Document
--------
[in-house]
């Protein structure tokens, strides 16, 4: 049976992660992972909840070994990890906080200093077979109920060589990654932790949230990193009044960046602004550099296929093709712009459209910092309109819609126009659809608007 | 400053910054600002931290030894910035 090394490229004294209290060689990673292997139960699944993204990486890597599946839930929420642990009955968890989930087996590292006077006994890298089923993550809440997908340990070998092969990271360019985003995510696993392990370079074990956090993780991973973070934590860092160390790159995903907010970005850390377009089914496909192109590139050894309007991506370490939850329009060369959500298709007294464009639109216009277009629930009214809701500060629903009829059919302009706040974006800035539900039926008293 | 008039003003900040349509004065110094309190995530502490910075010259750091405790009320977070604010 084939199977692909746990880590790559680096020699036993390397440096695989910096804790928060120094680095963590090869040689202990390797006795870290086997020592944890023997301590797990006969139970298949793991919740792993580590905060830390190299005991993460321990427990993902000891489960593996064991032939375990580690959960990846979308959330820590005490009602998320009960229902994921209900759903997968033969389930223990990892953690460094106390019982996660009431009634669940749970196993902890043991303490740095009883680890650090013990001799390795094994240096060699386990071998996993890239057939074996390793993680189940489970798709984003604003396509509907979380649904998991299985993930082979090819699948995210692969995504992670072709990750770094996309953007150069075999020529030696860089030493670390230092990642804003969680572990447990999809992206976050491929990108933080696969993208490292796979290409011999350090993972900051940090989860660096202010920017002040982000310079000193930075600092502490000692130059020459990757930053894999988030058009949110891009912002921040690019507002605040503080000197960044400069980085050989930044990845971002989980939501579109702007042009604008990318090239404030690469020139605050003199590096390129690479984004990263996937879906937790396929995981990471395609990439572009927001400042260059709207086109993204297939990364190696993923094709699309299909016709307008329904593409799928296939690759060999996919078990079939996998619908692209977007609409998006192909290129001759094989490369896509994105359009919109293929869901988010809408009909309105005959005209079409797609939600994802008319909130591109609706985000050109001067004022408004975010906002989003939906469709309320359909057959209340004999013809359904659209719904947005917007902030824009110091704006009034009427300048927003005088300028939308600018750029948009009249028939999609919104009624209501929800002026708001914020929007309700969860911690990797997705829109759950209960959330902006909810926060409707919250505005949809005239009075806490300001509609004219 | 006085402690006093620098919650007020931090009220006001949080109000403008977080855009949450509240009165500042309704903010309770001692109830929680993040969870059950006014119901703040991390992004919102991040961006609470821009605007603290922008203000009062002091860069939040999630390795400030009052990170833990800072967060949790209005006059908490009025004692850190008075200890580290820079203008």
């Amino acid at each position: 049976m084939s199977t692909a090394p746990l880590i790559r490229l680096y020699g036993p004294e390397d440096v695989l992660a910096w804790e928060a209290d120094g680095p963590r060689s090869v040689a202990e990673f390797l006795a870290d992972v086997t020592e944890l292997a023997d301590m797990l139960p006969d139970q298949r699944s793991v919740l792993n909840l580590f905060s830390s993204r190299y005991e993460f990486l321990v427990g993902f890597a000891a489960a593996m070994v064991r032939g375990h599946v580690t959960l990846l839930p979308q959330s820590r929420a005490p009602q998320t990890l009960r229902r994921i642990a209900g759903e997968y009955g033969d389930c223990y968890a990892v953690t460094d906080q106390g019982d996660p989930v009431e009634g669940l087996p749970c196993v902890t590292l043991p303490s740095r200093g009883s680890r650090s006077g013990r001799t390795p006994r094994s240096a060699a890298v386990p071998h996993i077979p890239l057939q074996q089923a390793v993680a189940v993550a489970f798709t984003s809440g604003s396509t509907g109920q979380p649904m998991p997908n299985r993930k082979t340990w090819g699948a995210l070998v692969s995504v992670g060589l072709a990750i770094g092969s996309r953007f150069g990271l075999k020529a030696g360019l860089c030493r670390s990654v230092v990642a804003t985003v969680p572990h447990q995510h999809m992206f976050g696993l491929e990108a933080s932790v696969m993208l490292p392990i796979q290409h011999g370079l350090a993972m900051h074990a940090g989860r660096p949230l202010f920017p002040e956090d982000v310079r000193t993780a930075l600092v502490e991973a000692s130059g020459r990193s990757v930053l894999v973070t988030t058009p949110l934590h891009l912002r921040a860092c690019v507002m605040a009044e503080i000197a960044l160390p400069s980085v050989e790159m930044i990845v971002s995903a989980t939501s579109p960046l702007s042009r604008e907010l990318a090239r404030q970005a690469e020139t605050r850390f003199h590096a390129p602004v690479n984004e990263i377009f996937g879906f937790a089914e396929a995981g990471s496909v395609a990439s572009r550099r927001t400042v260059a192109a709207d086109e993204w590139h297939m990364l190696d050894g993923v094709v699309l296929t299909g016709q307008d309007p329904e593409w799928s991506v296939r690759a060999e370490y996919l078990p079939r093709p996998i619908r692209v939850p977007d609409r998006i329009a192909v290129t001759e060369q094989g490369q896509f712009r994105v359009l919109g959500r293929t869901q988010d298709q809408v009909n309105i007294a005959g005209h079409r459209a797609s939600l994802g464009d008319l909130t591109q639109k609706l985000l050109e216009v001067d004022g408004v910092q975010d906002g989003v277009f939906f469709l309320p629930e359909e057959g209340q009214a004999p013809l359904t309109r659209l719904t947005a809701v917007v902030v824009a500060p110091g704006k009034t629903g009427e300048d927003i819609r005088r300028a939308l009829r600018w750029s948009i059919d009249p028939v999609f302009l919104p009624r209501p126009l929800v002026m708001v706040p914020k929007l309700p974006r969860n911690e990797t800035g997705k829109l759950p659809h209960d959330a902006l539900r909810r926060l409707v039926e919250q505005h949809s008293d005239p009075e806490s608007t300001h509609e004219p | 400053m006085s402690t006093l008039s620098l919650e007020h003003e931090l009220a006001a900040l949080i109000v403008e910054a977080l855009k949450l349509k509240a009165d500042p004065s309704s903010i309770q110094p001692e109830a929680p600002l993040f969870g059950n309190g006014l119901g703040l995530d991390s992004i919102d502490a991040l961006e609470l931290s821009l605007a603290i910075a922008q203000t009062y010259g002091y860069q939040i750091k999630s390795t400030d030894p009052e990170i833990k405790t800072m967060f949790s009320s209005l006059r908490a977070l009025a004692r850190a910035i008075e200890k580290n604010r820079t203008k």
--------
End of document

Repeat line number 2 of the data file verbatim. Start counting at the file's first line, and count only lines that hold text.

């Protein structure tokens, strides 16, 4: 049976992660992972909840070994990890906080200093077979109920060589990654932790949230990193009044960046602004550099296929093709712009459209910092309109819609126009659809608007 | 400053910054600002931290030894910035 090394490229004294209290060689990673292997139960699944993204990486890597599946839930929420642990009955968890989930087996590292006077006994890298089923993550809440997908340990070998092969990271360019985003995510696993392990370079074990956090993780991973973070934590860092160390790159995903907010970005850390377009089914496909192109590139050894309007991506370490939850329009060369959500298709007294464009639109216009277009629930009214809701500060629903009829059919302009706040974006800035539900039926008293 | 008039003003900040349509004065110094309190995530502490910075010259750091405790009320977070604010 084939199977692909746990880590790559680096020699036993390397440096695989910096804790928060120094680095963590090869040689202990390797006795870290086997020592944890023997301590797990006969139970298949793991919740792993580590905060830390190299005991993460321990427990993902000891489960593996064991032939375990580690959960990846979308959330820590005490009602998320009960229902994921209900759903997968033969389930223990990892953690460094106390019982996660009431009634669940749970196993902890043991303490740095009883680890650090013990001799390795094994240096060699386990071998996993890239057939074996390793993680189940489970798709984003604003396509509907979380649904998991299985993930082979090819699948995210692969995504992670072709990750770094996309953007150069075999020529030696860089030493670390230092990642804003969680572990447990999809992206976050491929990108933080696969993208490292796979290409011999350090993972900051940090989860660096202010920017002040982000310079000193930075600092502490000692130059020459990757930053894999988030058009949110891009912002921040690019507002605040503080000197960044400069980085050989930044990845971002989980939501579109702007042009604008990318090239404030690469020139605050003199590096390129690479984004990263996937879906937790396929995981990471395609990439572009927001400042260059709207086109993204297939990364190696993923094709699309299909016709307008329904593409799928296939690759060999996919078990079939996998619908692209977007609409998006192909290129001759094989490369896509994105359009919109293929869901988010809408009909309105005959005209079409797609939600994802008319909130591109609706985000050109001067004022408004975010906002989003939906469709309320359909057959209340004999013809359904659209719904947005917007902030824009110091704006009034009427300048927003005088300028939308600018750029948009009249028939999609919104009624209501929800002026708001914020929007309700969860911690990797997705829109759950209960959330902006909810926060409707919250505005949809005239009075806490300001509609004219 | 006085402690006093620098919650007020931090009220006001949080109000403008977080855009949450509240009165500042309704903010309770001692109830929680993040969870059950006014119901703040991390992004919102991040961006609470821009605007603290922008203000009062002091860069939040999630390795400030009052990170833990800072967060949790209005006059908490009025004692850190008075200890580290820079203008």